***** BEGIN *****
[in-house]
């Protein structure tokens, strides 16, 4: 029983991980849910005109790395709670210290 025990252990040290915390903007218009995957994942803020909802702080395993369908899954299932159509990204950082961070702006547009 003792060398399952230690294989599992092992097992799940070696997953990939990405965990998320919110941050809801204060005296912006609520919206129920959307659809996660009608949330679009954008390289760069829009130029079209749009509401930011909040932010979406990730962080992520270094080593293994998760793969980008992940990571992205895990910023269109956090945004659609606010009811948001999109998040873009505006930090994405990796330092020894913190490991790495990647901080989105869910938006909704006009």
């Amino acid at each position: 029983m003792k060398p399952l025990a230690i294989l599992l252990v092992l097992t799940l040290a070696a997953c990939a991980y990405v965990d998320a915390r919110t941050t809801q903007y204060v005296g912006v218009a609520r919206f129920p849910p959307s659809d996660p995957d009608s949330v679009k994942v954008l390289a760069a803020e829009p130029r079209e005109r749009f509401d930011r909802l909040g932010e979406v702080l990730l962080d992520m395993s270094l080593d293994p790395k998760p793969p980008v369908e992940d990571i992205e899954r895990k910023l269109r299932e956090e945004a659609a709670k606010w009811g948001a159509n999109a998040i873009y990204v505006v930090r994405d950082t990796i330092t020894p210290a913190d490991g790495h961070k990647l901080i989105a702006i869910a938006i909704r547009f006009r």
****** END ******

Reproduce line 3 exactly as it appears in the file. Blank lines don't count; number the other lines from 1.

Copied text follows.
């Amino acid at each position: 029983m003792k060398p399952l025990a230690i294989l599992l252990v092992l097992t799940l040290a070696a997953c990939a991980y990405v965990d998320a915390r919110t941050t809801q903007y204060v005296g912006v218009a609520r919206f129920p849910p959307s659809d996660p995957d009608s949330v679009k994942v954008l390289a760069a803020e829009p130029r079209e005109r749009f509401d930011r909802l909040g932010e979406v702080l990730l962080d992520m395993s270094l080593d293994p790395k998760p793969p980008v369908e992940d990571i992205e899954r895990k910023l269109r299932e956090e945004a659609a709670k606010w009811g948001a159509n999109a998040i873009y990204v505006v930090r994405d950082t990796i330092t020894p210290a913190d490991g790495h961070k990647l901080i989105a702006i869910a938006i909704r547009f006009r």